Monday, August 22, 2011

Obama Campaign Targets Hispanic Voters - A Segment Dispised by the GOP

In what is obviously a common sense approach given the GOP's general contempt for Hispanic citizens and non-citizens alike (outright hatred might be a better description), the Obama campaign is targeting younger Hispanic voters as a niche that needs to be mobilized in 2012. The GOP is increasingly white, religiously extreme, and obsessed with protecting "White America" as illustrated in the image at left. As a result, Hispanics ought to be supportive of the Democrats as opposed to the GOP. The same, of course, applies to blacks, non-Christians, those of foreign birth, and the LGBT community all of who are viewed as a menace by the Tea Party and Christianists. Here are some highlights from a Washington Post piece that looks at the Obama administration's efforts on this front:

While most of Washington was embroiled in the debt-ceiling drama last month, about 160 Hispanic leaders from across the country filed into the White House one day, largely unnoticed.

For two days, they enjoyed full access to top presidential advisers, Cabinet members and administration officials from across the government. Before the participants left town, they received a glossy 33-page booklet detailing talking points to be shared back home — 1.9 million Hispanics kept out of poverty by the stimulus, $808 million in loans last year to Hispanic small businesses, and an extra $1 billion directed to colleges with large numbers of Hispanic students, to name a few.

The event was part of broader efforts by the White House and Obama’s reelection campaign to rekindle excitement among Hispanic voters, many of whom have turned their backs on the president amid disappointment over his immigration policies. Key to the strategy is shifting voters’ attention beyond the caustic immigration debate with data-driven appeals that show progress in other areas, while arguing that Obama is better on immigration than any of his potential Republican foes.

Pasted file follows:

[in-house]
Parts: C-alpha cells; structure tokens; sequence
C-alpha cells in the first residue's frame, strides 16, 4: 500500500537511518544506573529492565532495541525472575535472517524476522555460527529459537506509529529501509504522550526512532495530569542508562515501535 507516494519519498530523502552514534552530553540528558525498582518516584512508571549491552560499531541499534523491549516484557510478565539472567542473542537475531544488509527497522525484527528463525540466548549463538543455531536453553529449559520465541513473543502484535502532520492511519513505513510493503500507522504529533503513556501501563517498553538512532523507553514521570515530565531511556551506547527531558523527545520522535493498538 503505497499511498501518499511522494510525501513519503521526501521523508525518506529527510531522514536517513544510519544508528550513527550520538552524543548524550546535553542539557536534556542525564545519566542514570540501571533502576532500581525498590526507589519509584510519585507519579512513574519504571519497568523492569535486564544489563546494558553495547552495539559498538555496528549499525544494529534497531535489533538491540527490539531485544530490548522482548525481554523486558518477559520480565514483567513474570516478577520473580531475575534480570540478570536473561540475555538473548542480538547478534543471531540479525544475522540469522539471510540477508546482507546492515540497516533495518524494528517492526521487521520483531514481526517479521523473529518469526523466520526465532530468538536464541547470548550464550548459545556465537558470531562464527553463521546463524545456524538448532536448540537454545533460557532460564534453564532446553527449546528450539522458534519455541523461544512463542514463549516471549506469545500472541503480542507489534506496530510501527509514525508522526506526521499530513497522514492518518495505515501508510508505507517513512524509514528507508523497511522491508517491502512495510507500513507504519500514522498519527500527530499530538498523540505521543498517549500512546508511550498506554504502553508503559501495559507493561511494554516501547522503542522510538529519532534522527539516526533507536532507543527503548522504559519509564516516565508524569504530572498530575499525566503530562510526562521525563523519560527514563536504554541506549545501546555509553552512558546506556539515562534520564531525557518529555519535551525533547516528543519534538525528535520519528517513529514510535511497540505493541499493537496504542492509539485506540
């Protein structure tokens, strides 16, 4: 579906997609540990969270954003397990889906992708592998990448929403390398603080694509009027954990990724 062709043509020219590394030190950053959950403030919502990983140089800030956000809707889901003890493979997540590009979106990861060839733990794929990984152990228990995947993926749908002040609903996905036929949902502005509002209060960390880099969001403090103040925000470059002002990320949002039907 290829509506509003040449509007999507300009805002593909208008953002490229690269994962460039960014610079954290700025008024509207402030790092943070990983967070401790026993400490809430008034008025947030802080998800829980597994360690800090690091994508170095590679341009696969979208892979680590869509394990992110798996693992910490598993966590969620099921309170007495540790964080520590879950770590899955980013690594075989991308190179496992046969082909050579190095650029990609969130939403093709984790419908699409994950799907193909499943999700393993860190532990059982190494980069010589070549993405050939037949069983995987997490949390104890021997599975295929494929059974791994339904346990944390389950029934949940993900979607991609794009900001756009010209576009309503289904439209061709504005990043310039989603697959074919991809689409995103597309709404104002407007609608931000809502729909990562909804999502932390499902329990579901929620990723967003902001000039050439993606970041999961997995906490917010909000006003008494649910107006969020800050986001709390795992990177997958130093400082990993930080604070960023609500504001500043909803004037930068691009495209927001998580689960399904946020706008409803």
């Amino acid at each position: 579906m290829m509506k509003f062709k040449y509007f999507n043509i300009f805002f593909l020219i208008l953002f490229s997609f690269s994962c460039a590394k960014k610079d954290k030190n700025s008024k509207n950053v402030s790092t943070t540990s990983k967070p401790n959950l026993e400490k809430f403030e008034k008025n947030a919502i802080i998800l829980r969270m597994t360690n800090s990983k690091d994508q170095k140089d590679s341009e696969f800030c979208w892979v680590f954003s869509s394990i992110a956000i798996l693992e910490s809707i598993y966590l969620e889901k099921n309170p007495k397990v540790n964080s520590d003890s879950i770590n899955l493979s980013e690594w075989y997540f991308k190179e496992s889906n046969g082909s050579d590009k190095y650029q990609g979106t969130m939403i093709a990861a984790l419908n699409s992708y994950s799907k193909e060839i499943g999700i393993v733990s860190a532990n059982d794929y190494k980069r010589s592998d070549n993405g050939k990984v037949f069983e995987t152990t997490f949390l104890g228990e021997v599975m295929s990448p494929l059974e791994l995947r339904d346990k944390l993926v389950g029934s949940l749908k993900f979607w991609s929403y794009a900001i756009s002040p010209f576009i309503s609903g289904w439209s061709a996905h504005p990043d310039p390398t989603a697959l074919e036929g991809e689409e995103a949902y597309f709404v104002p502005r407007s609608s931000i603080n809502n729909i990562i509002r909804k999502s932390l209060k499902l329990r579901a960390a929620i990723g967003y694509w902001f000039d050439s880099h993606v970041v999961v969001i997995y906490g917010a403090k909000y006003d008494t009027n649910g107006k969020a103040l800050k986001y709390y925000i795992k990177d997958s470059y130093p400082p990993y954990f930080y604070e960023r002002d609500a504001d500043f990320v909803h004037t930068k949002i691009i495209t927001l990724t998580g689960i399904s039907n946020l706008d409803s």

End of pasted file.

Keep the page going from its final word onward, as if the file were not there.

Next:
The tensions — and the administration’s aggressive efforts to soothe them — reached a climax of sorts in a flurry of activity last week, with the administration making a surprise announcement Thursday that it was giving officials discretion to suspend certain deportation cases that have drawn fire from critics, such as ones involving young people brought to the country in early childhood.

The White House outreach strategy underscores the quandary facing Obama and his aides, who are struggling to keep their hold on a voter bloc that was a key piece of the president’s 2008 coalition of minorities, young people and white liberals and is expected to play an even greater role in deciding his reelection.

Obama won two-thirds of the Hispanic vote in 2008 after pledging that overhauling immigration policies would be a top priority in his first term. While immigration does not always rank as the No. 1 issue for Hispanics, activists say Obama’s failure to pass legislation granting a path to citizenship for illegal immigrants, combined with a deportation program that has removed more than 1 million illegal immigrants since 2009, has stirred deep disappointment.

Obama’s job approval rating among Hispanics has plummeted since its high mark in April 2009, according to Gallup, from 85 percent to 49 percent this month.

But keeping Hispanics enthusiastic has gotten more difficult. They have been hit harder than non-Hispanic whites in the recession, with unemployment in that group topping 11 percent and home foreclosures devastating Hispanic-heavy neighborhoods in Nevada and Florida.

And, despite frequent efforts to blame Republicans for blocking an immigration bill, many Hispanics wonder why the president didn’t push harder when his party ran Congress.

The last issue is one that plagues many voters: why didn't Obama do more when the Democrats held both houses of Congress? Had Obama been a leader rather than a follower, perhaps thing might have been very different.

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